They did better in 2003. And that even though this year they spend MILLIONS targetting people that they hardly fought 2 years ago. This was the democrat’s big push, they had the MoveOn trucks in town, the millions of dollars, the media blasting republicans, the republicans depressed and demoralized.

    The Republicans dodged a bullet. But they did dodge it. In a month, I’m sure the democrats will be able to express the dissappointment they must have in this race. Surely the democrats had high hopes for knocking off at least another 3 delegates, sweeping (or at least convincingly winning 2 of 3) statewide seats, and holding their own seats.

    I am very saddened that Black lost. I’m sorry but not shocked that two republican newcomers lost when the incumbent republicans (who obviously were popular enough to beat democrats 2 years ago) both endorsed and worked for the democrats. If not for that, I bet we would have PICKED UP a set instead of losing one.

  10. As far as transportation is concerned, the recent election was an exercise in avoiding promoting any particular plan. Kaine by saying he wanted to tie up transportation funds so they could not be raided again, and by promoting a so-called link between land use and transportation. Kilgore by deferring to regional authorities and referendums.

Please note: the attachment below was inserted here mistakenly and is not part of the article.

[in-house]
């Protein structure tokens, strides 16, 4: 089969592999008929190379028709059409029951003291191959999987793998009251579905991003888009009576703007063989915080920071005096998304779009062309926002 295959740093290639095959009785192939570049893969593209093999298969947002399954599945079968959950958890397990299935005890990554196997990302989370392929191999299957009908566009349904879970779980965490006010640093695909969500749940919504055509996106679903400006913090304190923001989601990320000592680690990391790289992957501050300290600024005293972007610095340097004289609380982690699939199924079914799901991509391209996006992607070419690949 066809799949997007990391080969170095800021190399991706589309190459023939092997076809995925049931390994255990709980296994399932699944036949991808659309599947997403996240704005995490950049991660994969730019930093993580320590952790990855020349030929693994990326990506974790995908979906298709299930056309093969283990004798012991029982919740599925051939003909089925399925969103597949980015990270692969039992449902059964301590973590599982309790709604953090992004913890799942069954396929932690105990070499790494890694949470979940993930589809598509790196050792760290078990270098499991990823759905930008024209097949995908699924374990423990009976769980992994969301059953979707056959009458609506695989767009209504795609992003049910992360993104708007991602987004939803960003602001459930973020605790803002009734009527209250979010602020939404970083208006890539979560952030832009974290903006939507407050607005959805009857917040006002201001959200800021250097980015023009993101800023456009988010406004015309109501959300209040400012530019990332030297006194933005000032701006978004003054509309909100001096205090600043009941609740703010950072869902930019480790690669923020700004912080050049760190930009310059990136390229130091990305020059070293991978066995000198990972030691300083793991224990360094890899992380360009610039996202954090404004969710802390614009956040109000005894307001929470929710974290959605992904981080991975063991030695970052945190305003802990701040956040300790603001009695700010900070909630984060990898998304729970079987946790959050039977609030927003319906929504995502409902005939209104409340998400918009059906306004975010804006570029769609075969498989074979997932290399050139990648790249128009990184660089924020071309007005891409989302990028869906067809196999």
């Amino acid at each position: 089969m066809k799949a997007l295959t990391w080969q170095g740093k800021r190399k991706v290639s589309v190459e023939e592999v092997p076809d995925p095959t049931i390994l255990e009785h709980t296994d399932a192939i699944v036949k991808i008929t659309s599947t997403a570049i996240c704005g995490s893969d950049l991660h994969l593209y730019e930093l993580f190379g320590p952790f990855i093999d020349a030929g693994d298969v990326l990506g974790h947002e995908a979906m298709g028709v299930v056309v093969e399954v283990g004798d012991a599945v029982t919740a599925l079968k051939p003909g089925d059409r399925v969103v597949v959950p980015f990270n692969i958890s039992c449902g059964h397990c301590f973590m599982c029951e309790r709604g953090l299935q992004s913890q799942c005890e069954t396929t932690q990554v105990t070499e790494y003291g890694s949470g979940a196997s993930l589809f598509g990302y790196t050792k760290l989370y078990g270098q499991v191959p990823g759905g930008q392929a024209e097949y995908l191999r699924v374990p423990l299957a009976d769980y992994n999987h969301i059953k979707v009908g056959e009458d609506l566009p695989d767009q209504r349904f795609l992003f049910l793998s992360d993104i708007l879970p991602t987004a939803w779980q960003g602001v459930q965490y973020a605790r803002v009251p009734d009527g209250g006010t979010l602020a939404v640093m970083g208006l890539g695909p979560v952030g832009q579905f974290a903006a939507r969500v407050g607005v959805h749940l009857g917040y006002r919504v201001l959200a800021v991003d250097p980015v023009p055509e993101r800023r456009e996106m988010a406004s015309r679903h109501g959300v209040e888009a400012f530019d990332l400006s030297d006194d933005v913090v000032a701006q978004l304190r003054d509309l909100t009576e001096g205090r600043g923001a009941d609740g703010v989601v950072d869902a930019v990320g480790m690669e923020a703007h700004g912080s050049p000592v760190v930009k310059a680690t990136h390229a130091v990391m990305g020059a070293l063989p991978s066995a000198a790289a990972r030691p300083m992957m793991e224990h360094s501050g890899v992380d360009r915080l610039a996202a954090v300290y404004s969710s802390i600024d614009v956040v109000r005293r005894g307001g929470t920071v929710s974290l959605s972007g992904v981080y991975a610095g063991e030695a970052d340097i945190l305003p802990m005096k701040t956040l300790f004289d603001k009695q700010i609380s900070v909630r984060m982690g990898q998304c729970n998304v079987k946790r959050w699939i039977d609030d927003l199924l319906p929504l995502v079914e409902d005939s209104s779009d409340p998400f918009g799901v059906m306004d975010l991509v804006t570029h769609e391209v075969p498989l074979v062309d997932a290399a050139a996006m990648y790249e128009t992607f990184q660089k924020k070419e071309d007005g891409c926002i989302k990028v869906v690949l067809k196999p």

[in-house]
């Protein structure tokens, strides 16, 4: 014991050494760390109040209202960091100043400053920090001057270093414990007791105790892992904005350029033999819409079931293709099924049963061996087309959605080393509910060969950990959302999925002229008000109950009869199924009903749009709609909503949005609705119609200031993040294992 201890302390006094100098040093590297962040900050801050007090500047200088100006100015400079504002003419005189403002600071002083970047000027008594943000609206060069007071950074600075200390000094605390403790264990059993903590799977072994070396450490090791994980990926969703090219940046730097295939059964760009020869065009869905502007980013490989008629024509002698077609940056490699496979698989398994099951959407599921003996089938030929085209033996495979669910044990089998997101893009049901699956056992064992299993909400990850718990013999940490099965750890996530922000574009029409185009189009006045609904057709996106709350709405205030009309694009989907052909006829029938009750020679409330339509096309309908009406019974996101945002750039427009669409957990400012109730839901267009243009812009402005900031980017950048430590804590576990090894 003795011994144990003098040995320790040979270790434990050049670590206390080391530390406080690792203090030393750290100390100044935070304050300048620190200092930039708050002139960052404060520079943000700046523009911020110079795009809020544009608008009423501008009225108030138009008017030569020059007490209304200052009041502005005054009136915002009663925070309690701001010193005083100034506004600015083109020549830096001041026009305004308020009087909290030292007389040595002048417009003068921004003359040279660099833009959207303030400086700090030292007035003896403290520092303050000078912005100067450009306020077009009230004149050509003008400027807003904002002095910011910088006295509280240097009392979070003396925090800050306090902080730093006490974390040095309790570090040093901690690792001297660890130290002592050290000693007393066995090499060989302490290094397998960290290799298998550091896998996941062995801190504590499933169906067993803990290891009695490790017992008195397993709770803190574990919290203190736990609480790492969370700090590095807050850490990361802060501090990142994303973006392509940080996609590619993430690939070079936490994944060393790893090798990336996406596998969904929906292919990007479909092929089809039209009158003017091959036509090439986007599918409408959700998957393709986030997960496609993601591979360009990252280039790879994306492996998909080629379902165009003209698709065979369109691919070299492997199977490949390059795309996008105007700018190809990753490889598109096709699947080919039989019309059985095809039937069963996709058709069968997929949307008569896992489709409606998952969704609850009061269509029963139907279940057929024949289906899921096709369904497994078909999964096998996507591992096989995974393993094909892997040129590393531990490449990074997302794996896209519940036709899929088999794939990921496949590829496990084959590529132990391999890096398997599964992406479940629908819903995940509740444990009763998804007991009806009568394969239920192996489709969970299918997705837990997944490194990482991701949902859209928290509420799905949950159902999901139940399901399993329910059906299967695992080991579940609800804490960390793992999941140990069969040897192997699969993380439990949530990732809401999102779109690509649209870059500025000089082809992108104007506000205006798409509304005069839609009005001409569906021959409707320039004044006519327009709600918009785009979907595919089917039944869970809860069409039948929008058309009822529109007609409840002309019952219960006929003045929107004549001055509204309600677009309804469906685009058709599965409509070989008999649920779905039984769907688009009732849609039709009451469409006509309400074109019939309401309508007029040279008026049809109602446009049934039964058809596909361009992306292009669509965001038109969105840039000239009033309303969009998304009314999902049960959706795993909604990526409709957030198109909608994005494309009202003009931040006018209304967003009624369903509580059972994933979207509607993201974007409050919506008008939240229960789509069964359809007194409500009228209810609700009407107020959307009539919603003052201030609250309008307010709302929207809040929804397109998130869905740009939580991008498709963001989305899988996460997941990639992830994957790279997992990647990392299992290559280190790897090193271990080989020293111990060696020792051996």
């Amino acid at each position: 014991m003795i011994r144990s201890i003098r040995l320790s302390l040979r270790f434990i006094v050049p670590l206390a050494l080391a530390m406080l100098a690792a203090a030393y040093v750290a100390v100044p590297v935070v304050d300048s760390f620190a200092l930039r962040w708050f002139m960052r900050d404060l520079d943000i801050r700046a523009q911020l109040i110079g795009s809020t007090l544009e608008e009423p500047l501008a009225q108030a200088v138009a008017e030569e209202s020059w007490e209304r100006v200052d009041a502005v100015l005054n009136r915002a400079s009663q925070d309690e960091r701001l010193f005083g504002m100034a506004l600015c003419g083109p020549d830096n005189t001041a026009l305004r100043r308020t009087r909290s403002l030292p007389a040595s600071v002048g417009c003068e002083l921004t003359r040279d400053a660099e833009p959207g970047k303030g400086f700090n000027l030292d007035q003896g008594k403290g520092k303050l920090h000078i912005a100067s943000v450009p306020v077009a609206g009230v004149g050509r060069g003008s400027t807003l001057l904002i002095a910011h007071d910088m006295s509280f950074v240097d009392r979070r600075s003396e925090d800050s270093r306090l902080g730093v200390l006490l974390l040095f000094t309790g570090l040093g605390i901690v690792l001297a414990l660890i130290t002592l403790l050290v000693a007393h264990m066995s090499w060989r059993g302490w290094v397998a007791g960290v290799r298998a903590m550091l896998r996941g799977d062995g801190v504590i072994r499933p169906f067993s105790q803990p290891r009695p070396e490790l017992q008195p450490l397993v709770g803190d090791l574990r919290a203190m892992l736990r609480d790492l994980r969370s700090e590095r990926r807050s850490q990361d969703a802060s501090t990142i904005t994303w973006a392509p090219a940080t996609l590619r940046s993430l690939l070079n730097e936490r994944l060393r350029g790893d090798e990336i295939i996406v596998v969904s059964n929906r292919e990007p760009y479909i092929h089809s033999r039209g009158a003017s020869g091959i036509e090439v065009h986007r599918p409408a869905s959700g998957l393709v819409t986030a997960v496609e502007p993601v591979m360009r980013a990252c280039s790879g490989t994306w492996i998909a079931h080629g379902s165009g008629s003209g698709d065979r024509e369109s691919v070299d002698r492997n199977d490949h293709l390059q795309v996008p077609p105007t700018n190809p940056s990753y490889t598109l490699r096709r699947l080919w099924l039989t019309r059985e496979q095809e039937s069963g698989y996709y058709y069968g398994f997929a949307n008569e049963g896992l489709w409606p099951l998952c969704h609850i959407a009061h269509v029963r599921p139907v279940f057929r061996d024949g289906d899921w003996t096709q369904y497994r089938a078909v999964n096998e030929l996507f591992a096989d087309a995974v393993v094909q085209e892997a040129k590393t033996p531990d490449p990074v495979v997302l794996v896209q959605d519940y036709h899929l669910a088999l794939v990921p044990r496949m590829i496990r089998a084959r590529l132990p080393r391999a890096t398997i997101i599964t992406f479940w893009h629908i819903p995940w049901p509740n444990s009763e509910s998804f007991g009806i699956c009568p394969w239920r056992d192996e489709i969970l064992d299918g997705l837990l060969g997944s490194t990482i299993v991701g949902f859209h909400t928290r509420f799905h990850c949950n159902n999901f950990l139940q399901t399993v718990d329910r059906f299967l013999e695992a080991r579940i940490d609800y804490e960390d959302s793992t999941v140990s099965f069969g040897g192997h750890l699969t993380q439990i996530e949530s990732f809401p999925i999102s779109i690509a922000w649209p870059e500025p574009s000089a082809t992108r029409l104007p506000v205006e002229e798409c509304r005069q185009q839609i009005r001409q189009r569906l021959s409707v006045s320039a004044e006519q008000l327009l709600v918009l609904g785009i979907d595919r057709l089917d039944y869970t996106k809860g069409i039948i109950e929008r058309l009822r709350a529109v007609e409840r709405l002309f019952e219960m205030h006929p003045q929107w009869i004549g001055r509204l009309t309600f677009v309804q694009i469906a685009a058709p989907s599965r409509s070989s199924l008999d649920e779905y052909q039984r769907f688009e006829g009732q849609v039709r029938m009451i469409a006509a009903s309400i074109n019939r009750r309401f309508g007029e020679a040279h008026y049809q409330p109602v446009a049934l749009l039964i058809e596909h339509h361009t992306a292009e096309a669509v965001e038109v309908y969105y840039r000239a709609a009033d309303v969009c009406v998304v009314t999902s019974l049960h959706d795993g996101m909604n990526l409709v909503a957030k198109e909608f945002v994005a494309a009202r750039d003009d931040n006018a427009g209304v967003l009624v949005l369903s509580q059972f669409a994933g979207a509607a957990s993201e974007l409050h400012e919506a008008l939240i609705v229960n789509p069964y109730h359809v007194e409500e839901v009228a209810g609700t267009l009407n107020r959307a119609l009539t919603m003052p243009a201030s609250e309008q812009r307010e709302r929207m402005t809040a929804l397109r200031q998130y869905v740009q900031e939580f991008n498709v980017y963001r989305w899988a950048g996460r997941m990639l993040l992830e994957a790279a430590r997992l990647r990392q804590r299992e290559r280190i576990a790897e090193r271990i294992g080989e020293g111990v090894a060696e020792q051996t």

A plan needs a goal, with milestones to measure progress toward the goal, it needs a schedhule and a budget, and it needs resources. So far, no one has presented such a plan, not Kaine, not Kilgore, not Potts, not PEC, not Virginians for Better Transportation.

    Kaine is going to hear five different stories at five town meetings, and some of these stories are highly polarized, even radical.

    Whatever is done is going to take a lot of money, both for roads and transit, and for fighting all the attendant lawsuits.

  11. James Atticus Bowden Avatar
    James Atticus Bowden

    Anon 3:01: Conservatives are a normally distributed bell curve of – 45% of Virginia. Liberals are a normally distributed bell curve of – 40% of Virginia. (ask Larry Sabato or Not Larry Sabato for more accurate numbers). The middle 15% breaks roughly 9:6 conservative – but differently issue by issue.

    For any issue the sum of conservatives and the apolitical middle > 50%, it is a majority.

    This is the majority for statewide elections (-Warner and Kaine x 2) and the majority of seats in the GA.

    It is a different majority – if you could name everyone – for taxes and social issues, as well as security/defense issues.

    The majority is issue by issue and changes in descending levels of detail.

    Take the death penalty. The majority of Virginians support the death penalty which is a ‘conservative’ issue. So, Gov-elect Tim Kaine set aside his deeply held, religiously-motivated beliefs to win on the majority on this issue. The majority of Virginians may support the death penalty for minors, but it will be a smaller majority. If you ask about supporting the death penalty for minors under the age of 12 – I think the majority disappears.